Part 51: Completing Electrical Rough-In

June 20, 2017

(Introduction, Syllabus, 1.Prelims, 1-4Precon, 2. Excavation, 3.Foundation, 4.Framing, 5.Close-In, 6.Roofing, 7.MEP, 8.Finish)

A licensed electrical contractor calculates anticipated loads and installs the correct circuit breakers in the service panel according to local electrical codes. Important is that these calculations are based on information provided by the building’s owner or operator and must be accurate.

MEP Phase – Insitebuilders

That said, most of the wiring for a residential structure is standard. Exceptions include computer and entertainment centers, kitchen and laundry areas, and local fire safety requirements.

Sizing the system
Wiring and breaker sizes vary with load requirements for each fixture and the potential accumulated loads for the branch circuits. The breakers use electromagnetic contacts or heat to sense overloads. This includes ground fault interrupters, arc faults, and high and low voltage fuses.

MEP Phase – Insitebuilders

Service equipment like water heaters, HVAC systems, fans, and outside motor controllers require a single dedicated circuit to match manufacturer specifications.

Separate disconnect switches are placed at all inside and outside motor controllers to ensure technicians have local control of the power shut off.

Final review of the system
Once all the wiring is in place and junction boxes are mounted and secured, the walls and ceiling are ready to receive insulation.

MEP Phase – Insitebuilders

This work begins with a final check of the rough-in for the plumbing supply, drain and vents lines, the HVAC ducts, service lines, and the electrical wiring.

In some jurisdictions, authorization is required from a building inspector because once the insulation is in place, many systems will no longer be visible.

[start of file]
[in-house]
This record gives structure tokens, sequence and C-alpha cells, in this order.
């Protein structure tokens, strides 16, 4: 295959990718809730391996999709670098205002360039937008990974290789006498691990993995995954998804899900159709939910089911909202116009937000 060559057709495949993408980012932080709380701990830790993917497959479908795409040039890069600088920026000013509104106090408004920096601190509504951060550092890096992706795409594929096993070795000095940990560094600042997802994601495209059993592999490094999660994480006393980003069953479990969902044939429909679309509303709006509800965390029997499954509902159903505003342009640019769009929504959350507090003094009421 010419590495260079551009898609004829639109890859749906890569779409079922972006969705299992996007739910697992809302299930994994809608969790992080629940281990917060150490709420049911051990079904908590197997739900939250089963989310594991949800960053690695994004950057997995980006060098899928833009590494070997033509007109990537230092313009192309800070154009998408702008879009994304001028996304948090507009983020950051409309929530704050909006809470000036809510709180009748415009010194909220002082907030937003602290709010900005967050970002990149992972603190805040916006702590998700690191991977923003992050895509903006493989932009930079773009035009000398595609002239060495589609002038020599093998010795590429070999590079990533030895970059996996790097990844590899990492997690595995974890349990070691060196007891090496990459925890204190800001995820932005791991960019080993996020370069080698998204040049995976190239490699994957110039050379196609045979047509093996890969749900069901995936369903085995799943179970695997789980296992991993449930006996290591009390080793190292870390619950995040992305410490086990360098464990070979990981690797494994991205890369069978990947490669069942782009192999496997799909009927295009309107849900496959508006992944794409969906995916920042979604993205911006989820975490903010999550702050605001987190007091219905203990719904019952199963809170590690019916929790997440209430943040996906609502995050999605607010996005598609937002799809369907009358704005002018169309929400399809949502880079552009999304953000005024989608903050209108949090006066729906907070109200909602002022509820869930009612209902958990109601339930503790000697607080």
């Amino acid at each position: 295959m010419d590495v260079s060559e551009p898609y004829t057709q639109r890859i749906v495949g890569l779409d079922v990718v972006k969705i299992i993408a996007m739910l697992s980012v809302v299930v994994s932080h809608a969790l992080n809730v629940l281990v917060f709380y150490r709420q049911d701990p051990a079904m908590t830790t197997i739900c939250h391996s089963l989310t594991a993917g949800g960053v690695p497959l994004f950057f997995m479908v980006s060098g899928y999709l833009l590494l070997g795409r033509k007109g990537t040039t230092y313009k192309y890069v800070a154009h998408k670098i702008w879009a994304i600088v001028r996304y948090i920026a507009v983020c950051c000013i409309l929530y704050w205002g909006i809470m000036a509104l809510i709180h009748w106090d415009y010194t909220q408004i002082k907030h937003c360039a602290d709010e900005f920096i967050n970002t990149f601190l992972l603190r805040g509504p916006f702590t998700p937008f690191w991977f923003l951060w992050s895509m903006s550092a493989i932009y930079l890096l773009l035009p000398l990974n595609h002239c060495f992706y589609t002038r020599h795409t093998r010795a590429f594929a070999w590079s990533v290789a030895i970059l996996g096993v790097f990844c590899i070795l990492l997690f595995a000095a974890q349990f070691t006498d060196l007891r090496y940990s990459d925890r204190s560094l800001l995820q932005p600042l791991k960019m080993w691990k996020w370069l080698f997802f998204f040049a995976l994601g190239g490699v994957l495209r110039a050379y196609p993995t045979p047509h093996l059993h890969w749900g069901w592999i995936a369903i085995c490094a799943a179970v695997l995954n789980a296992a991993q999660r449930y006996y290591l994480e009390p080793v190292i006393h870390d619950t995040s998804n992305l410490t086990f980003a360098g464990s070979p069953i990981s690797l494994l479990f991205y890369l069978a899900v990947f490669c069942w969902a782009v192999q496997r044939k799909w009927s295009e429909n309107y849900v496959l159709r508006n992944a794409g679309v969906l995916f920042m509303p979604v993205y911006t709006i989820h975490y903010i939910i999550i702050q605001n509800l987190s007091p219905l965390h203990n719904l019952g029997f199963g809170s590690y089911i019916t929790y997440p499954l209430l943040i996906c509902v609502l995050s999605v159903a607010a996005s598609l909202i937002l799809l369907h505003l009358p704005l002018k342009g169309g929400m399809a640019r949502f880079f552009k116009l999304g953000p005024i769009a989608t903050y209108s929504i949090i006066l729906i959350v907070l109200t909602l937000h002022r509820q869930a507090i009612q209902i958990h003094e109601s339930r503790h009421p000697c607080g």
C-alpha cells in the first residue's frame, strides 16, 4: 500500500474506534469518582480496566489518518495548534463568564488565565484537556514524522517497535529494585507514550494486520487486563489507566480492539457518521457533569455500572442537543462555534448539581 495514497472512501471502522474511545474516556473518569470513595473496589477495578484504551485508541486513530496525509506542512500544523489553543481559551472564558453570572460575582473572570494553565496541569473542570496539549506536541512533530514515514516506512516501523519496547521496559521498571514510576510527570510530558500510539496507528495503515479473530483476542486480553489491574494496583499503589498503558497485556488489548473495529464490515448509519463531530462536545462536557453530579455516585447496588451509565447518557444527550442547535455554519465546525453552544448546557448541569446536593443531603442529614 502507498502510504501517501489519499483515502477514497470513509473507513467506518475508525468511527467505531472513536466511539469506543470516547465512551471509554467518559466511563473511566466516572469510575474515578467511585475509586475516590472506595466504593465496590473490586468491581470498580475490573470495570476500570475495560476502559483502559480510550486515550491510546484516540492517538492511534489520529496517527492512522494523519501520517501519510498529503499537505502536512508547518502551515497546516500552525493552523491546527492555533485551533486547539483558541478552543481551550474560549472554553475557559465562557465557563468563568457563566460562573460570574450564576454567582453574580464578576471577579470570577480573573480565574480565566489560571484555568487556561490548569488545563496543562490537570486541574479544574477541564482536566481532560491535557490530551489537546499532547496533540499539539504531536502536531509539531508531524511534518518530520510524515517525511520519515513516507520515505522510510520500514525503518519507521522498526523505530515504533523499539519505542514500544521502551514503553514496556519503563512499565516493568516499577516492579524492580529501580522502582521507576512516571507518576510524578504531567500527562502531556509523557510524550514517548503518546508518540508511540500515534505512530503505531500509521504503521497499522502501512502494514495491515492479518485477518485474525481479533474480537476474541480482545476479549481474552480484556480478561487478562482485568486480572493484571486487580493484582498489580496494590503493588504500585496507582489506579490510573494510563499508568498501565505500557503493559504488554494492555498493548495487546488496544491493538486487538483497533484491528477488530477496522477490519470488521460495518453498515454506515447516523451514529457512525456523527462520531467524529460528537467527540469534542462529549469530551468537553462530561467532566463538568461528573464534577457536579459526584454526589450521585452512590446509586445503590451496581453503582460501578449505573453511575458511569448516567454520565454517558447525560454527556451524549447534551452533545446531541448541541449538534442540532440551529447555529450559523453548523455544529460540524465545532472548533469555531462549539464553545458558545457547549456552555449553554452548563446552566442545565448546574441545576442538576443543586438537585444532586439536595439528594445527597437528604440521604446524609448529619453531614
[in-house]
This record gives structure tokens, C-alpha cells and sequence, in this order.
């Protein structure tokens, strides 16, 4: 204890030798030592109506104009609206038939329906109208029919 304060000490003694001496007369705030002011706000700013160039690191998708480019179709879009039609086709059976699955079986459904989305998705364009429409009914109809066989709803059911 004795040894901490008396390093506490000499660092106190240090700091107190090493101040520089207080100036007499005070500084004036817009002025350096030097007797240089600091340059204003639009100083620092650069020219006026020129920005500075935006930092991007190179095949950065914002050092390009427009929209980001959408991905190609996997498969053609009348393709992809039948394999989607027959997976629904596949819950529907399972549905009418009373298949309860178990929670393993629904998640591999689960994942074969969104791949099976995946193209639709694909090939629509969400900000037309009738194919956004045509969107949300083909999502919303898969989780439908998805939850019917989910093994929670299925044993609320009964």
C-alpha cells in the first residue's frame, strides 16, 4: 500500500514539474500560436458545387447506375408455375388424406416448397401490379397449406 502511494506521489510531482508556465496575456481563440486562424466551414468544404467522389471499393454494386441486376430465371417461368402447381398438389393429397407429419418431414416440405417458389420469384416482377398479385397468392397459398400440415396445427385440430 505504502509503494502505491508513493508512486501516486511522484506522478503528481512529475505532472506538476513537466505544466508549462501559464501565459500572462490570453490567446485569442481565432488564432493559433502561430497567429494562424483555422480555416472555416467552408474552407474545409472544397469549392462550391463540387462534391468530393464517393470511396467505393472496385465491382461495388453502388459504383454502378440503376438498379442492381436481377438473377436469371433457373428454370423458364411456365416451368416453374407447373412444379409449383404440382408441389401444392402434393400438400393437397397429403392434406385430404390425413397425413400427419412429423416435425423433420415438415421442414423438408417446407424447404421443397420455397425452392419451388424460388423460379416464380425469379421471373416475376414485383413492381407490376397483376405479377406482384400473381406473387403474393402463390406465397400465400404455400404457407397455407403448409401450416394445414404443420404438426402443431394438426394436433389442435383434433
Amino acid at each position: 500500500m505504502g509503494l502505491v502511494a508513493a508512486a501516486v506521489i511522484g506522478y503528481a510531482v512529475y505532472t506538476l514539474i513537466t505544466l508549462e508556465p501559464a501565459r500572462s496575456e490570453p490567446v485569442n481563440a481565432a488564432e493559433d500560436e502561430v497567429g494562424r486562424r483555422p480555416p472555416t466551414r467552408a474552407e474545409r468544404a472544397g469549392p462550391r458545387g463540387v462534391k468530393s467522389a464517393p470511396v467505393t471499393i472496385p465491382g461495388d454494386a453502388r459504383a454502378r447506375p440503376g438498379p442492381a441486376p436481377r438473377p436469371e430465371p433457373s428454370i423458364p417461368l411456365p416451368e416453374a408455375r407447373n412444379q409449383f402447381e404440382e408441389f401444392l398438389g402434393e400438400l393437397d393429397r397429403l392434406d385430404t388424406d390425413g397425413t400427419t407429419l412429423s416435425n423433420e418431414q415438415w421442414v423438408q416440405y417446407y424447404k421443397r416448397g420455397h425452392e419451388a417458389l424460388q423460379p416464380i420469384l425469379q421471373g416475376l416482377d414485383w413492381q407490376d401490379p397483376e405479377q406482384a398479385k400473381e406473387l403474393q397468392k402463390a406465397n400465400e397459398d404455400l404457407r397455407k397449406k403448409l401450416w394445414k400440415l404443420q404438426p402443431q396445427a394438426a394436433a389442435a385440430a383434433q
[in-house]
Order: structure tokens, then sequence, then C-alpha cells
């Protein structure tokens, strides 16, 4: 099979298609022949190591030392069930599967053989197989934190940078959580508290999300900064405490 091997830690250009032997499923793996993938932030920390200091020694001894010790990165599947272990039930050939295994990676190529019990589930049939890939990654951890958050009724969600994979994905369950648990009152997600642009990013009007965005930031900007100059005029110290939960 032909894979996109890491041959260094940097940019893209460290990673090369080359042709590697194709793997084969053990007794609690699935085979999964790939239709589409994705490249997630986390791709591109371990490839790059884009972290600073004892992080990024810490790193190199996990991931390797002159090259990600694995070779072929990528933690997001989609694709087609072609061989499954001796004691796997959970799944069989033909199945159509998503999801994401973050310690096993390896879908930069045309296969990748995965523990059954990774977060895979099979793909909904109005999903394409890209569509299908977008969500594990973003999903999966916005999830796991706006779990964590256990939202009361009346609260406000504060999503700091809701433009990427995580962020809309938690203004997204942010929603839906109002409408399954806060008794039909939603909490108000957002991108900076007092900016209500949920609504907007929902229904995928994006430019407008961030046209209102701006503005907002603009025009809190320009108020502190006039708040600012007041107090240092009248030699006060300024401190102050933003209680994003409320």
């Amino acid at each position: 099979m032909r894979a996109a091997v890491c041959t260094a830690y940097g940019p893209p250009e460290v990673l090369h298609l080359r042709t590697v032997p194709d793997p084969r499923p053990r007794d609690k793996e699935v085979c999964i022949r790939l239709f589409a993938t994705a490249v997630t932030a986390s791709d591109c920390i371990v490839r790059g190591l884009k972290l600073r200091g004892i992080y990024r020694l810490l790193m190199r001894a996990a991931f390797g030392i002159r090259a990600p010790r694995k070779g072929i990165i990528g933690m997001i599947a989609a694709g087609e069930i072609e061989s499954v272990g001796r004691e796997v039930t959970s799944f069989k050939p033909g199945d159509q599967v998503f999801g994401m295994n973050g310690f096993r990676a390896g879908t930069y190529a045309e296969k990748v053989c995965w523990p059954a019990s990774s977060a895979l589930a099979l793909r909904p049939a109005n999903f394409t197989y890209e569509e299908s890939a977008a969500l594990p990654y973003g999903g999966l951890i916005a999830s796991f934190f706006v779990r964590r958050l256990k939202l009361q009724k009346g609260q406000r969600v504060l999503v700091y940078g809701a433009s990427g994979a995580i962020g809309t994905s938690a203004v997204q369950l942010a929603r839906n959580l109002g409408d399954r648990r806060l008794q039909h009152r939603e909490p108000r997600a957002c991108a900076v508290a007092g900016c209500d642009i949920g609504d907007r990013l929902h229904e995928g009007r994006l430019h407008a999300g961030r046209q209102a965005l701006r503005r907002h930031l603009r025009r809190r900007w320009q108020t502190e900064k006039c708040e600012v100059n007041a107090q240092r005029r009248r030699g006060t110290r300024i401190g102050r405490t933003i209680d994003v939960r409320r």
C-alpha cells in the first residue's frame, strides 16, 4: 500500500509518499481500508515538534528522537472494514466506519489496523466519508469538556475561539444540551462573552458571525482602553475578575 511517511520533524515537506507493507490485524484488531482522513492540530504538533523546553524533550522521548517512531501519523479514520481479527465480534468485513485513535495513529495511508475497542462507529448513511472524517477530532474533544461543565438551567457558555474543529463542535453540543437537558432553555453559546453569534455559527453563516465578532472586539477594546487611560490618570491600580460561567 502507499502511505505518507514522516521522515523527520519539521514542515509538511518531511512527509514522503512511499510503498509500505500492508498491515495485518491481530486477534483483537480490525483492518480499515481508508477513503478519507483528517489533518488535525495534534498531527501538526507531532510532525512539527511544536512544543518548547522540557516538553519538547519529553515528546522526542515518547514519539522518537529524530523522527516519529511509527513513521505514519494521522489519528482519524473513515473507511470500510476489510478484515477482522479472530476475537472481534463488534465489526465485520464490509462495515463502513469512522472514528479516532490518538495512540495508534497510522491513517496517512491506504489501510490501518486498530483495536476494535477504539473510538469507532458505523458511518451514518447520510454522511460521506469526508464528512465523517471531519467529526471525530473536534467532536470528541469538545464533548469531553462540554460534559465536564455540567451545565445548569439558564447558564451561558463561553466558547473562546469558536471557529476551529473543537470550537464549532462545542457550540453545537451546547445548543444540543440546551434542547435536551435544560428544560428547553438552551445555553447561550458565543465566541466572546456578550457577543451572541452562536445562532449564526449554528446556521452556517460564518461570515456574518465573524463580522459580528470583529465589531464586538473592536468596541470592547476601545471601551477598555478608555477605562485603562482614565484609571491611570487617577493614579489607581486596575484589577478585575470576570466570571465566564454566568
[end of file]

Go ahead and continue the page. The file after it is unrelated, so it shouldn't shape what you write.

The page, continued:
MEP Phase – Insitebuilders

Items to check after the mechanical, electrical, and plumbing (MEP) rough-in are complete include:

• Interior walls inspected for proper framing sizes, tie downs, and connections
• Fire blocking as required at all frame penetrations
• Nail guards installed to protect wires and pipes at studs and joists
• Hangers, nailers, and supports for rails, fixtures, cabinets, piping, and wall fixtures
• Gate and back-flow valves in place for pressure testing
• Flood test drain pipes and pressure test water tubing and gas supply lines
• Gas and water shut off valves at all stub outs
• Vent ducts to outside air for dryer, bathrooms, and kitchen to prevent indoor air contamination
• Control wiring to fan coils and thermostats protected from damage
• Service feed and circuit breakers in place with wires run to all electrical boxes per local code
• Arc and ground fault receptacles ready for installation on circuits per local codes
• Non-metallic coated wiring of the appropriate gauge, stapled and protected
• Panel breakers mapped and labeled by the electrician at the panel
• Smoke and security detector wiring at the correct ceiling locations
• Interior wall cavities swept clean and dry



(To be continued…)


The material presented in this series has been taken from our book, “How a House is Built: With 3D Construction Models” The book includes annotated illustrations, captioned text, videos, models, and the 2D Preliminaries.



Leave a Reply

Fill in your details below or click an icon to log in: Logo

You are commenting using your account. Log Out /  Change )

Google+ photo

You are commenting using your Google+ account. Log Out /  Change )

Twitter picture

You are commenting using your Twitter account. Log Out /  Change )

Facebook photo

You are commenting using your Facebook account. Log Out /  Change )

Connecting to %s